“It’s my role as a Jew to bridge gaps when people are immigrating [to America] and to help immigrants as much as I can,” Finestone said.
From recording his family’s story, he also gained a renewed sense of pride in his Jewish identity and a feeling of appreciation for life in the United States.
“The fact that my ancestors had the courage to pack up and leave their family, home, and community—I feel proud of the strength they had,” Finestone shared. “[I understand better] how lucky I am to be living where I’m protected and can express my Judaism to the fullest extent and still feel safe.”
Elizabeth Levie, who participated through The CJM’s TAC Squad program, explained that she didn’t grow up particularly observant or involved in Jewish life. The What We Hold project opened a new path for her to engage with being Jewish and made her much more conscious of her Jewish heritage. Levie’s recording tells the story of how her grandmother faced bullying for being Jewish and grappled with her Jewish identity as a result.
“[Her story] changed my perspective and made me feel like I have a responsibility to honor and hold on to it, because of all the persevering she did. It reaffirmed the importance of my Jewishness. I’m in college now and go to Hillel every Friday, because I understand how I am part of this wider history.”
For Lilah Ferris, What We Hold was not only informative and inspiring but also liberating. A student at the Jewish Community High School of the Bay, Ferris recorded the story of her great-great-great-grandmother, Kerry Wiler, who left Germany and immigrated to Washington Heights, New York. After learning the way that Wiler crafted her Jewish identity, Ferris is now more confident in her own Jewish identity.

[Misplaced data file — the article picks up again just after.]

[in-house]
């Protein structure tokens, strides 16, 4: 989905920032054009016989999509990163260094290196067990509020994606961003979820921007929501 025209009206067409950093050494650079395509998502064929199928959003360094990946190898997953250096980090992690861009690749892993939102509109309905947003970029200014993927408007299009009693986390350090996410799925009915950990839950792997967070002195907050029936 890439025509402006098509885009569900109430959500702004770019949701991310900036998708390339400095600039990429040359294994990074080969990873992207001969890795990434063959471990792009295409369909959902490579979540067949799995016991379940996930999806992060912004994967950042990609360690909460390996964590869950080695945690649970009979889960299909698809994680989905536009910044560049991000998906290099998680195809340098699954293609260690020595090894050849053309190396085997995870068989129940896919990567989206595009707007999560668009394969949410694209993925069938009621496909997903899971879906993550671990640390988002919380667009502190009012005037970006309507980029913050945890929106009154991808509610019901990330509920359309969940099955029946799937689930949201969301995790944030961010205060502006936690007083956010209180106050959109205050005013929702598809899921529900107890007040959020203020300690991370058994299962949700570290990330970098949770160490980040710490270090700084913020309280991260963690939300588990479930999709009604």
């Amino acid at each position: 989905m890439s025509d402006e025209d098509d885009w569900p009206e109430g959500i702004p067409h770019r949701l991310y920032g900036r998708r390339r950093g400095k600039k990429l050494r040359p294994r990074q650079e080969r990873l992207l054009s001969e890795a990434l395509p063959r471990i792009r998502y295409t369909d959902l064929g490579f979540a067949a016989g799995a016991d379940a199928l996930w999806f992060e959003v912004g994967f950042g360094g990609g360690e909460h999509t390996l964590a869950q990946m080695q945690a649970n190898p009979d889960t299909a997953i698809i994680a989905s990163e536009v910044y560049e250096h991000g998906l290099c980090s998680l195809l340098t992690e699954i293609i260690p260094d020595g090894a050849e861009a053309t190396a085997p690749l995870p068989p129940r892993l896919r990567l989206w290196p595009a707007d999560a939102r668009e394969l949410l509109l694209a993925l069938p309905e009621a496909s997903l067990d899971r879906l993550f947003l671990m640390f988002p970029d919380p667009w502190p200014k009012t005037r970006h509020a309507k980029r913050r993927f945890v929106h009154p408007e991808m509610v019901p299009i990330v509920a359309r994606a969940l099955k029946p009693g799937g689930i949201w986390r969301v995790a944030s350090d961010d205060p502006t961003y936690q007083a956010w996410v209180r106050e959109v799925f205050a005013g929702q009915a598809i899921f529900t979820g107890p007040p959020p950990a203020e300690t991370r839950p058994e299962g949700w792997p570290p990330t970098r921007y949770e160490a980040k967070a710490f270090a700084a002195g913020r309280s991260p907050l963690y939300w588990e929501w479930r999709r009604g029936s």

“I can be my own type of Jew and create my own Jewish path—that’s what my great-great-great-grandmother did,” Ferris said. “I feel more comfortable with my Jewish identity and knowing that it won’t necessarily be like anyone else’s Jewish identity. I have the freedom to define what it means to be Jewish for myself.”
When Jesse Stein* was an intern at The CJM, he recorded a story that gives context to his grandfather’s ardent Zionism. After fleeing Nazi persecution, his grandfather’s family settled in Palestine. There, at age 16, his grandfather fought on the front lines in Israel’s War of Independence. Interviewing his grandfather provided Stein an opportunity to reconcile two conflicting aspects of his Jewish identity: a commitment to advocating for peace in the Israeli-Palestinian conflict and being descended from someone who fought in that conflict.
“[What We Hold] forced me to confront that this [history] is a part of who I am,” Stein explained. “You can take account of your family and take responsibility for where you come from, but you don’t have to be defined by it. [It’s like] existing in two worlds. It’s challenging but I can hold both. [I can say], ‘This is where my family comes from, and I’m going to do everything I can to create a better future.’”